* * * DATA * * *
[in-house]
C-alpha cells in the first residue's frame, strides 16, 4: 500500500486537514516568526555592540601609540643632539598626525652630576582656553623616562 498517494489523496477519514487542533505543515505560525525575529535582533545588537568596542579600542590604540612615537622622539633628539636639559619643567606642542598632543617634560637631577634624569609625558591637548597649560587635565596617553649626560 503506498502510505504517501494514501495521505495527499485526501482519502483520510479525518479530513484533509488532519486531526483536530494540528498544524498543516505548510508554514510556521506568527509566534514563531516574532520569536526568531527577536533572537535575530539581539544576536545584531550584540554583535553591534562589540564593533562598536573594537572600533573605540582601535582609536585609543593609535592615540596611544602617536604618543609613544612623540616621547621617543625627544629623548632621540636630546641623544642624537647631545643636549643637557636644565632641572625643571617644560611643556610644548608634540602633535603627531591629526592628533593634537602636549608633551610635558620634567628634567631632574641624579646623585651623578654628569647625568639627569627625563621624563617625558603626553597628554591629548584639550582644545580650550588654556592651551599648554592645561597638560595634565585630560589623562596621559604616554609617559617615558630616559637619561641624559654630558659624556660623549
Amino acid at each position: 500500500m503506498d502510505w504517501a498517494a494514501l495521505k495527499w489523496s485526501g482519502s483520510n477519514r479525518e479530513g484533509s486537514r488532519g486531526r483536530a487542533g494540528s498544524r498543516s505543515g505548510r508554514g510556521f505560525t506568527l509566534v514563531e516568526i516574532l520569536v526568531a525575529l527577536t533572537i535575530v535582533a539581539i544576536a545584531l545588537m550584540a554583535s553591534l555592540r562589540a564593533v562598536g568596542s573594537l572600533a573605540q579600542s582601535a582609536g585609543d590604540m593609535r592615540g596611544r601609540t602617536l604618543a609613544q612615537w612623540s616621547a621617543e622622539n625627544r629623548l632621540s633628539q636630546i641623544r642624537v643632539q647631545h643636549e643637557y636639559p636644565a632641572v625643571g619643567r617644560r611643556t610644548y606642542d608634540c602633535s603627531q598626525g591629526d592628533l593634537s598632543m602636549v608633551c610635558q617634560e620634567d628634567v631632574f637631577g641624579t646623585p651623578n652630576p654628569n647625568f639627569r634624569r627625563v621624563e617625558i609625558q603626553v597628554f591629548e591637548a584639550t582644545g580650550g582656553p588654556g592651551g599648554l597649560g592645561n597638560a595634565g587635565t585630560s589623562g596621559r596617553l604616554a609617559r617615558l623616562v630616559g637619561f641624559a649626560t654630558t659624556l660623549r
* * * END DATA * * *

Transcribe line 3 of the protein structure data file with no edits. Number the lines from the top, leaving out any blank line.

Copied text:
Amino acid at each position: 500500500m503506498d502510505w504517501a498517494a494514501l495521505k495527499w489523496s485526501g482519502s483520510n477519514r479525518e479530513g484533509s486537514r488532519g486531526r483536530a487542533g494540528s498544524r498543516s505543515g505548510r508554514g510556521f505560525t506568527l509566534v514563531e516568526i516574532l520569536v526568531a525575529l527577536t533572537i535575530v535582533a539581539i544576536a545584531l545588537m550584540a554583535s553591534l555592540r562589540a564593533v562598536g568596542s573594537l572600533a573605540q579600542s582601535a582609536g585609543d590604540m593609535r592615540g596611544r601609540t602617536l604618543a609613544q612615537w612623540s616621547a621617543e622622539n625627544r629623548l632621540s633628539q636630546i641623544r642624537v643632539q647631545h643636549e643637557y636639559p636644565a632641572v625643571g619643567r617644560r611643556t610644548y606642542d608634540c602633535s603627531q598626525g591629526d592628533l593634537s598632543m602636549v608633551c610635558q617634560e620634567d628634567v631632574f637631577g641624579t646623585p651623578n652630576p654628569n647625568f639627569r634624569r627625563v621624563e617625558i609625558q603626553v597628554f591629548e591637548a584639550t582644545g580650550g582656553p588654556g592651551g599648554l597649560g592645561n597638560a595634565g587635565t585630560s589623562g596621559r596617553l604616554a609617559r617615558l623616562v630616559g637619561f641624559a649626560t654630558t659624556l660623549r